Lambda Legal Asks Court to Compel Arizona to Recognize Marriage of Gay Couple Battling Serious Illness
Today, Lambda Legal asked a federal court to compel the state of Arizona immediately to recognize the marriage of George Martinez and Fred McQuire, a gay couple from Green Valley who have been together for 45 years and were married last month in California after George was diagnosed with Stage IV pancreatic cancer that has metastasized to his liver and was told that he only has months to live.
Jennifer C. Pizer, Senior Counsel and Director, Law & Policy Project, Lambda Legal, said:
These two lovely men, both of them in poor health which makes travel difficult, were forced to make an arduous journey to California to get married because of Arizona’s discriminatory marriage ban. But they endured because they know their time together is short, only to return home where their marriage is not recognized. Fred and George, as they near the end of their 45-year journey together, deserve the freedom to focus on each other secure in the knowledge that their love and commitment is recognized and respected.
Lambda Legal filed two motions today with the U.S. District Court for the District of Arizona in Majors v. Jeanes, the lawsuit it filed in March challenging Arizona’s discriminatory marriage ban. In addition to the Motion for Preliminary Injunction to compel the state to recognize immediately the marriage of Mr. Martinez and Mr. McQuire, Lambda Legal also filed a Motion for Summary Judgment asking the court to determine that Arizona’s marriage ban is unconstitutional as it violates the Equal Protection and Due Process Clauses of the U.S. Constitution.
George, 62, and Fred, 69, of Green Valley, are both veterans of the U.S. Armed Forces who met in 1969. George served in the U.S. Air Force in Vietnam, and Fred served in both the U.S. Air Force and the U.S. Army and was stationed in Guam. In recent years, both have battled life-threatening illnesses which have required multiple hospitalizations. Fred suffers from pulmonary disease and Parkinson’s, and George was diagnosed with prostate cancer three years ago that resulted from his exposure to Agent Orange in Vietnam. While the prostate cancer is in remission, this past June George was diagnosed with terminal pancreatic cancer.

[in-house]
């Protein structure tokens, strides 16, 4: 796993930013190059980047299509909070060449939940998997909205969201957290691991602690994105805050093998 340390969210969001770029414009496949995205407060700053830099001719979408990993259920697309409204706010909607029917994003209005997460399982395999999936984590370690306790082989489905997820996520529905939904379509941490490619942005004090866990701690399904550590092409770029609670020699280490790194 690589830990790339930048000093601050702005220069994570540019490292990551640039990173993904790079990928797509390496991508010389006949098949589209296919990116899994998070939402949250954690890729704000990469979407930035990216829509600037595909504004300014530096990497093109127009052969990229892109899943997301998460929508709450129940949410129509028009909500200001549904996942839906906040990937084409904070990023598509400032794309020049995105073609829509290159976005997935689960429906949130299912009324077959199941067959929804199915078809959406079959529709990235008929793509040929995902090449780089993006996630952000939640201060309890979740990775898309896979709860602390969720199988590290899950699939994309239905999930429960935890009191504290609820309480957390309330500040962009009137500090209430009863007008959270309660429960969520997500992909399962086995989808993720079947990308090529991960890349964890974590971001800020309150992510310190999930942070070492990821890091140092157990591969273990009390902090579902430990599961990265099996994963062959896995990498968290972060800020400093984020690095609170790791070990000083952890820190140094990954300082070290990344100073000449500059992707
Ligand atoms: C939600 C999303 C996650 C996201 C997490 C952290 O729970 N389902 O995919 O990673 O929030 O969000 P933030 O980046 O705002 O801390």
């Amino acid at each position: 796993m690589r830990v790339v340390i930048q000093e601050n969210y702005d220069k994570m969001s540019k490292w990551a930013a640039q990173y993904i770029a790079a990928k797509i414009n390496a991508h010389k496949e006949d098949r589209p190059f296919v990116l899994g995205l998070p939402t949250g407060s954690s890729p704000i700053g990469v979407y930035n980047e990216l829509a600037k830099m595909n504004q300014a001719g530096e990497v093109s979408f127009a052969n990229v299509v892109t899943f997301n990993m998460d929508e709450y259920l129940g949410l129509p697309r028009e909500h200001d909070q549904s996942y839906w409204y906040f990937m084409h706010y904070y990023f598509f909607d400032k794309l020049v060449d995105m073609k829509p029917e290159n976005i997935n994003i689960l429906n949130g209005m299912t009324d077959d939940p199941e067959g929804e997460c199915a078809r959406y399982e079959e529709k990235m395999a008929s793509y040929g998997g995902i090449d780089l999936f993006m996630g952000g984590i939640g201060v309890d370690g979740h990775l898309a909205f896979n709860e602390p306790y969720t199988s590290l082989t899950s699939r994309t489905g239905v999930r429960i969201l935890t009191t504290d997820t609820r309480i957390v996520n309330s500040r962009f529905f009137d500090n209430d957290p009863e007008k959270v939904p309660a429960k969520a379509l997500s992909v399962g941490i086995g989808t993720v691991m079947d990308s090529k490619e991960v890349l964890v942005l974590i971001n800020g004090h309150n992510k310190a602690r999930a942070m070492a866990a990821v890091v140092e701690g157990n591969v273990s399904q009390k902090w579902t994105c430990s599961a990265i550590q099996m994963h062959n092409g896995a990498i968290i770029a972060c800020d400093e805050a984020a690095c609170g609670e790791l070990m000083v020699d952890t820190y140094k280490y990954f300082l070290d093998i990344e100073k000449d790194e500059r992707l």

It’s been a devastating blow. We knew we wanted to get married, and had hoped to be able to do it here, in Arizona, where we live. But now we can’t wait. Even though we are very sick and disabled, we decided we had no choice but to make the difficult and exhausting trip to California. We felt like we had to struggle to survive the journey, but we did because we wanted to get married and it was our only option. All we’re asking is that Arizona respect that marriage, respect the life we’ve built together for almost half a century, and allow us to spend these last months together in peace and love.
Arizona’s marriage ban also prevents George from accessing the increased veterans’ disability compensation through the U.S. Department of Veterans Affairs (VA) to which disabled veterans with spouses usually are entitled. Furthermore, when George dies, the State will refuse to issue a death certificate to Fred as George’s surviving husband, which will interfere with Fred’s ability to take care of George’s affairs after his death and to access survivor’s benefits generally available to a surviving spouse.
In addition to Fred and George, the other plaintiffs in the case include the lead plaintiffs, Nelda Majors, 75, and Karen Bailey, 74, of Scottsdale, who have been together for more than 55 years, and together have raised two children, Karen’s great grand-nieces Marissa and Sharla, as their own since the girls came into their home at ages 4 and 11 respectively. The girls are now 15 and 21.
The other plaintiffs include three couples and one surviving spouse from Phoenix, two couples and one surviving spouse from Tucson, and one couple from Tempe.
Read the press release.